The eyelid is the first and foremost defense of the eye, covering the cornea and also distributing and eliminating tears. Understanding of the structures of the eyelid margin area allows easier diagnosis of periocular disorders (Figure 29.1). Anatomically, the eyelid is composed of skin, the orbicularis oculi muscle (innervated by the seventh cranial nerve), and tarsus and conjunctiva. The levator muscle (supplied by the third cranial nerve) and Müller's muscle (sympathetically innervated) open the upper lid. The eyelashes themselves can be affected in an isolated fashion, for example, or the effect may extend to the meibomian glands within the tarsus. Both the nasolacrimal duct and the lacrimal sac can become obstructed, producing dacryocystitis and canaliculitis, respectively. The orbital septum, contiguous with the tarsal plates both superiorly and inferiorly, serves a barrier between the eyelid and posterior orbital structures. An infection that is anterior to this septum is known as preseptal (or periorbital) cellulitis; postseptal infections are known as orbital cellulitis.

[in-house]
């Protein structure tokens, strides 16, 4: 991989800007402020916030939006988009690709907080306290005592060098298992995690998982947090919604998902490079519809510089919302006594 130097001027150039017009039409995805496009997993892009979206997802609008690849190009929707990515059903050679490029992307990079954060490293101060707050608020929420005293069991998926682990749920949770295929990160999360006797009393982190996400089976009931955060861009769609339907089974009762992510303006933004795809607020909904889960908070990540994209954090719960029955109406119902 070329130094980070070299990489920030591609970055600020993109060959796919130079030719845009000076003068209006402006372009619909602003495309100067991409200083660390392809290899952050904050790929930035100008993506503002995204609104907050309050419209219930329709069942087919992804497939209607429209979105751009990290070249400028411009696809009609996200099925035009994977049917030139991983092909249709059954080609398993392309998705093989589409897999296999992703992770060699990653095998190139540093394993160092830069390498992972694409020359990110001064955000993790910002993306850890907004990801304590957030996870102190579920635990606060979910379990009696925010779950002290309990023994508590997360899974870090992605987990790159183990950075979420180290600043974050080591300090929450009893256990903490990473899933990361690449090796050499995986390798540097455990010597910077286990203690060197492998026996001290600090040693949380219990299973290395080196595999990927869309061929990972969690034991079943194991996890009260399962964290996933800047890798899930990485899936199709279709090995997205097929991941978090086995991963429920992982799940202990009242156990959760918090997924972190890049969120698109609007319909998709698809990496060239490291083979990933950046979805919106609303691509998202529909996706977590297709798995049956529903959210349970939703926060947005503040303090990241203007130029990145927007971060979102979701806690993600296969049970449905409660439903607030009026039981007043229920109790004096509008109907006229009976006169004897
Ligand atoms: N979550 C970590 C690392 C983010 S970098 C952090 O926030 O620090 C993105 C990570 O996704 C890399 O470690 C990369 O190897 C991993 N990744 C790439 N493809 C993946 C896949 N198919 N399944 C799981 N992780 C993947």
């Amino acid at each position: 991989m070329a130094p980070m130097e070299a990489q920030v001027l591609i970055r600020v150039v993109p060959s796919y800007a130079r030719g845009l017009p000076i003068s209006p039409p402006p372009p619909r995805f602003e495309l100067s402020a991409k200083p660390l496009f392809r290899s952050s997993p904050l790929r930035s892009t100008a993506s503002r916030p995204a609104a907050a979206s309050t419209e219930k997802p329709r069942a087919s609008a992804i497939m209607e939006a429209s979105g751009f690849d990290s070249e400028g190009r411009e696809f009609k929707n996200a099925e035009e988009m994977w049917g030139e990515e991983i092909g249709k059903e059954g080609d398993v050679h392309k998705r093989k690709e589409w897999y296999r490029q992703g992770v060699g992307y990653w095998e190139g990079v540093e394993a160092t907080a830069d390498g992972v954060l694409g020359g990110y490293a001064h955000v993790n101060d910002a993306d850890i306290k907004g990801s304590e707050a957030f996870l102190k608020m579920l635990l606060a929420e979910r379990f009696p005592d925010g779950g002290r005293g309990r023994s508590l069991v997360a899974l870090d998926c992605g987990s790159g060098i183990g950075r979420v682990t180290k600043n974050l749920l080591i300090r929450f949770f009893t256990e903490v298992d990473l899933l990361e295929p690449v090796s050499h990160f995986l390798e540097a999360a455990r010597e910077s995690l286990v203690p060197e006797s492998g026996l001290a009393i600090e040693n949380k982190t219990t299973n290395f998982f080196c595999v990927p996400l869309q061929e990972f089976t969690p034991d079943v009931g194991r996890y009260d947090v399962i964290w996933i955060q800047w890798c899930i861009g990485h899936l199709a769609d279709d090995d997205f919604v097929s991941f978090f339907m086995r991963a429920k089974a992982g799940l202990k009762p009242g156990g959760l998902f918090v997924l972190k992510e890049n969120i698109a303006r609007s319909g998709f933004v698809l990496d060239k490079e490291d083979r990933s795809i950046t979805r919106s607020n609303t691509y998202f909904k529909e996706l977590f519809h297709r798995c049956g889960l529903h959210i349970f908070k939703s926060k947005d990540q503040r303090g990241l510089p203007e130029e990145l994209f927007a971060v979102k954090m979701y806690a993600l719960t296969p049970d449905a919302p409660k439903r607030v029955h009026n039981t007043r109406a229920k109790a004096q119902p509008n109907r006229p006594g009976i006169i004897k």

BLEPHARITIS AND HORDEOLA
Blepharitis (Figure 29.2) and hordeola (Figure 29.3), both infections of the eyelids or eyelashes, are often confused with each other. Blepharitis is inflammation of the eyelids and/or eyelash follicles and is a relatively common ocular disorder. It is usually bilateral. The mean age is approximately 40–50 years old, affecting women more than men, and is more common in those with fair skin.